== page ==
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Igor MARKEVITCH (1912-1983)
Piano Concerto* (1929)
Cantate† (1929-30)
Icare (1932, rev. 1943)
Martijn van den Hoek (Piano) *
Nienke Oostenrijk (soprano) †
Men’s voices of the Nederlands Concertcoor †
Arnhem Philharmonic Orchestra/Christopher Lyndon-Gee
Rec. Musis Sacrum, Arnhem, April 1998, April 1999 DDD
MARCO POLO 8.225076 [65:40]


About 20 years ago, I was a junior hospital doctor when the term "heartsink patient" was coined. Although such a patient could have almost any combination of medical problems, the defining factor was that the doctor’s heart would sink as they came into the consulting room. What could one possibly do to help this person? Heartsink probably exists in most jobs and I have now had my first experience of it as a music reviewer.

I listened to this disc shortly after it arrived. Interesting music, I thought, better find out more about it. The first thing I found out was that Rob Barnett and Hubert Culot had already written reviews of this disc (see links below). I read the reviews, listened to the disc again and my heart sank. What could I possibly add? The disc went to the bottom of the reviewing pile. But now it’s the last one left and, if I don’t do something before the next batch of goodies arrives from Len, I never will.

Treating heartsink patients requires some thinking "out of the box" and so perhaps that is the solution here. Also linked below are two interesting articles which consider the attributes of great music (David Wright) and conductors who compose (Norman Lebrecht). Rather than review the disc in the ordinary way, I propose to briefly consider the case of Igor Markevitch in the context of these articles and the works on this disc. It may be a good idea to read the other reviews and articles first.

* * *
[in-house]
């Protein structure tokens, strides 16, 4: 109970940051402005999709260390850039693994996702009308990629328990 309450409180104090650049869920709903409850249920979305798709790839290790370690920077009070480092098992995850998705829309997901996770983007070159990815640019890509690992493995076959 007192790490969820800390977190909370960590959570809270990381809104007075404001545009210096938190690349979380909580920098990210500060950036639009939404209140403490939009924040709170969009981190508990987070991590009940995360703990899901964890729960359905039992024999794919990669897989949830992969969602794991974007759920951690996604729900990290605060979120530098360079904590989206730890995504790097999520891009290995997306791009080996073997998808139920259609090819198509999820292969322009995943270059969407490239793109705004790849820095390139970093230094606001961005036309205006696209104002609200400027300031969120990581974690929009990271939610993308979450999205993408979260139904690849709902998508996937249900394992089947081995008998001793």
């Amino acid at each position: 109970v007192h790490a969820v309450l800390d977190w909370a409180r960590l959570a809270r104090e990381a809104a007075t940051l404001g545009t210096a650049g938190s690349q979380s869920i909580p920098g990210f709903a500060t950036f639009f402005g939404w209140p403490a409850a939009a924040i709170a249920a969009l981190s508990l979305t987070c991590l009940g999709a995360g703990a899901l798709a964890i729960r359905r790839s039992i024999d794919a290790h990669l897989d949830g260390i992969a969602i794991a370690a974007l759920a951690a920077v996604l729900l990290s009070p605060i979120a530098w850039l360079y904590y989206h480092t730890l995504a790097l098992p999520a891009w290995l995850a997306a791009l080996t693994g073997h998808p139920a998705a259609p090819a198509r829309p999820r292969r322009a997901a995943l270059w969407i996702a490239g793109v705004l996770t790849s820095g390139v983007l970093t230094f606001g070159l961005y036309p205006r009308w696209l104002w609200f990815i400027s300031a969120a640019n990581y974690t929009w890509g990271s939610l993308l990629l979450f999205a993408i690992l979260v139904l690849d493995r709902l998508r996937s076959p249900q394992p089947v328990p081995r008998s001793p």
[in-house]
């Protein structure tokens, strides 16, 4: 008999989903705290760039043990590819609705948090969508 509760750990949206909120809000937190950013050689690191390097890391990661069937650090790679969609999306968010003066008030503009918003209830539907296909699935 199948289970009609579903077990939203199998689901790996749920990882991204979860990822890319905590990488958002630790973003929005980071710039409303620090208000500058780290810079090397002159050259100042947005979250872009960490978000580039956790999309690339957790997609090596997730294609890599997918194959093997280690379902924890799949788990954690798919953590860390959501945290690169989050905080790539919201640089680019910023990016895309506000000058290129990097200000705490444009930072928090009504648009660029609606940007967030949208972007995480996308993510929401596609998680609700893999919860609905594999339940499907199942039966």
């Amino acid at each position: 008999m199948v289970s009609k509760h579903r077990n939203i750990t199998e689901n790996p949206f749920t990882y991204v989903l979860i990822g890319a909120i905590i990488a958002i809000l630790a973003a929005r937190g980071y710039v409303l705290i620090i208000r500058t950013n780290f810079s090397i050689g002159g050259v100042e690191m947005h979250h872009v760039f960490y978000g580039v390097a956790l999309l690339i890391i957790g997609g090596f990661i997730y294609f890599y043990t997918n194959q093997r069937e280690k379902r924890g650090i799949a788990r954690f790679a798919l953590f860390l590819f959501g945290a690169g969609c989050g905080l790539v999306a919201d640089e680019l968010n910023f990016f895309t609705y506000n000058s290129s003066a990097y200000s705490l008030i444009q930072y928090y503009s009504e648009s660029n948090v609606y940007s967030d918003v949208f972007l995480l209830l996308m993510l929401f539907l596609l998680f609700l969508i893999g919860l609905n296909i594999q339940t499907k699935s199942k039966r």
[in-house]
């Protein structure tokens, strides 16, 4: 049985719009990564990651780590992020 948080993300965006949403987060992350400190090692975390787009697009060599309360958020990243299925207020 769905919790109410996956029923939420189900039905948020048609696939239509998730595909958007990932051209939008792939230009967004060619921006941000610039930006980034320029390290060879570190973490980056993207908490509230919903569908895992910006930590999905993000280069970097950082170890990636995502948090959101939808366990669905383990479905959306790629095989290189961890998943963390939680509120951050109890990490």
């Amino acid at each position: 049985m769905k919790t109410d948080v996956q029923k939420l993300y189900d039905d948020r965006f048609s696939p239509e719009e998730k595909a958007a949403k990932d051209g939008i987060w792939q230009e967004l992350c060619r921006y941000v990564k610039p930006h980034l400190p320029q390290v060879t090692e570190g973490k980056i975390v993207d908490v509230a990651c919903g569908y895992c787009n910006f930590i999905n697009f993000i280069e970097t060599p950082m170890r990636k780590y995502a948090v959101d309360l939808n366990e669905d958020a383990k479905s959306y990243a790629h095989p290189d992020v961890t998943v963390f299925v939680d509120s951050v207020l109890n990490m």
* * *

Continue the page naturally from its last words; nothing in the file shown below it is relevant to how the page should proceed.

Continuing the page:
Markevitch is certainly now best remembered as a conductor. His discography includes quite a wide range of music, the highlights of which are probably his Tchaikovsky symphony series and Stravinsky’s ballets. Yet he was also quite a prolific composer - this disc is volume 6 in his complete orchestral music. The music on it is strikingly the product of youth – the Piano Concerto and Cantate were written by the age of 17, and the first version of Icare about three years later. The concerto has obvious youthful exuberance but the other two works show considerable maturity.

According to Lebrecht, few conductors write music of much worth (he cites three exceptions, Mahler, Boulez and Bernstein) but it is "not uncommon for great composers to excel as conductors". So which side of this coin was Markevitch and was he a great composer? Here David Wright’s attributes of great music are useful: (1) originality (2) worthiness (3) emotive and intellectual response (4) inspiration (5) craftsmanship and technique (6) durability (7) coherence (8) contrast (9) length (10) content. Listening to Icare in particular (in a revision made in the composer’s 30s), I concluded that all these criteria were met. Originality is presumably first because it is the most important and there is no doubt that Markevitch has a distinctive voice. Wright makes a clear distinction between "famous" and "great" which is apposite here. Famous this music is not but great it may well be. Of course, in the end, it is a matter of opinion whether the attributes are present (and indeed whether one accepts David Wright’s thesis).

In Lebrecht’s scheme, Markevitch seems to be a composer who conducted but perhaps he was both, a fine musician whose compositions and recordings are there waiting for us to (re)discover. Now I have finished writing, I am glad I was allocated this record after all.

Patrick C Waller


Review by Rob Barnett:

Review by Hubert Culot:

Article by David Wright:

Article by Norman Lebrecht:

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